Folklore | Middle Eastern & Arab Mythology
F617 | 11351 | H. El-Shamy


Fulfills: Area

Above class meets with Folk-F308

This course deals with `mythological' belief systems and related
manifestations that exist as quasi formal religious ideologies in
Middle Eastern communities. Emphasis is placed on Arab and Moslem
groups. (Other groups may be selected for the student's research).
One of the most salient aspects of `mythology' is how it controls
contemporary radical political and economic movements GLOBALLY.

I. Introduction: An overview of the course, its orientation and
contents.

II. Historical backgrounds to contemporary religious ideologies and
worldviews. "Pagan" religious systems in the ancient Middle East
(Nile Valley--Egypt, Levant Coast--Assyria, Mesopotamia). The
emergence of monotheism. Modes of expression associated with these
systems. Do earlier forms exist at the present time and to what
extent?

III. Semitic monotheism: Judaism, Christianity and Islam. An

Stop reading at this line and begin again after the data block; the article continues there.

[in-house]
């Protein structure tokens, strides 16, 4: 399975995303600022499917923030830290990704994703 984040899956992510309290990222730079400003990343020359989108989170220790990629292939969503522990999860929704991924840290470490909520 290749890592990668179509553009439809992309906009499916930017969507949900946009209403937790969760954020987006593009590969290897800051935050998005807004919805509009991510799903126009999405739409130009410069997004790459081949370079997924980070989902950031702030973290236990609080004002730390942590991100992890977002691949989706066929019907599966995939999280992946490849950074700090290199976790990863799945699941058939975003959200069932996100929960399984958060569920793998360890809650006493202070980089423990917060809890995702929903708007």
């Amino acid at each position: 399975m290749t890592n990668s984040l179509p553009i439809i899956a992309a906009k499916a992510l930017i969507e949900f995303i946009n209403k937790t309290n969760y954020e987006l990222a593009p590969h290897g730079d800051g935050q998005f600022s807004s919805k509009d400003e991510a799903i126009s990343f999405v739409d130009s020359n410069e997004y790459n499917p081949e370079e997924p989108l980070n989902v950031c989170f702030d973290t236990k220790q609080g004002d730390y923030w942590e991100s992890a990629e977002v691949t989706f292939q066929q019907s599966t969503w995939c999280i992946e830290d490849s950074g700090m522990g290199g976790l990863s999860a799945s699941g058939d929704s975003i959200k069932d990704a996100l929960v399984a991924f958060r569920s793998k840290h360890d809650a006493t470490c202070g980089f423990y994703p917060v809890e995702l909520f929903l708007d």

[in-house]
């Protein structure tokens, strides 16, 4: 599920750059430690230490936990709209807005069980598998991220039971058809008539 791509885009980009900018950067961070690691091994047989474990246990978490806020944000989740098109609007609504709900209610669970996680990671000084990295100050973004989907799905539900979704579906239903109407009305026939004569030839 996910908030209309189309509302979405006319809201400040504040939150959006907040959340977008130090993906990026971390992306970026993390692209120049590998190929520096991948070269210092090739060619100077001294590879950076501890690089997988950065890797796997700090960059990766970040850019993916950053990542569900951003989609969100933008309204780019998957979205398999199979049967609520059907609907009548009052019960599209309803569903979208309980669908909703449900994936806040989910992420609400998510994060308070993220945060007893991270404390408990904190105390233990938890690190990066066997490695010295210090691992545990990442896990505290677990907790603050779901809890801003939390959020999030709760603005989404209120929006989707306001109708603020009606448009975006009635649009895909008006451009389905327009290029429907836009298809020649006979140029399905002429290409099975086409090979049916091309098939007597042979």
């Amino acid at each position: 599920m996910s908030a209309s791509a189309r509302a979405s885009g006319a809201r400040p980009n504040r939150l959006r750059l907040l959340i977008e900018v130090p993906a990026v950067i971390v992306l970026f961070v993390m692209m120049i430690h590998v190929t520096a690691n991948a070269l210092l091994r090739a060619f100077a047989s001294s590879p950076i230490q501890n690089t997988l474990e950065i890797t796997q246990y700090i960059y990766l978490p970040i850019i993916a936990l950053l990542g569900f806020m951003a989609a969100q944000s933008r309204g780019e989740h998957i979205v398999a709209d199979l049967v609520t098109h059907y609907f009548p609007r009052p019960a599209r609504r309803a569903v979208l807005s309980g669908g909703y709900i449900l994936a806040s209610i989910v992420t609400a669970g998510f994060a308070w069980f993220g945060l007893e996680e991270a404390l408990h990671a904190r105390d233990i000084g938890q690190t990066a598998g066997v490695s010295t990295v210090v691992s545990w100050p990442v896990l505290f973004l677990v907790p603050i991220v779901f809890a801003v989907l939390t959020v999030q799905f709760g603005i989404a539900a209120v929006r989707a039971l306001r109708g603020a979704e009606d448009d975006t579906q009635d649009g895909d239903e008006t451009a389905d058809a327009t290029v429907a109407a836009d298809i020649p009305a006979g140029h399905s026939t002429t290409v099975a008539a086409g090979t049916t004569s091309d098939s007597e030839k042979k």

historical background. Islam as a sacred ideology and a charter for
living. The development of sects and religio political movements.
The impact of these movements on art, literature, lore, and
worldviews. Syncretism: from ancient `pagan' deity to contemporary
saint/`prophet'.

IV. In depth study of the "mythology" of select M.E. groups:
Creation, God, Cosmology, Supernatural Beings and Powers,
Supernatural Places (Utopias). Legendary-mythical figures. Forms of
expressing the `mythic', holy texts, epics, etc. Other analytical
devices (e.g., Tale-types, motifs).

V. The structure and composition of the belief-practice spectrum as
cognitive-affective system.

Exams: Two--Take home (and objective).

Term paper: One (to be discussed on individual basis).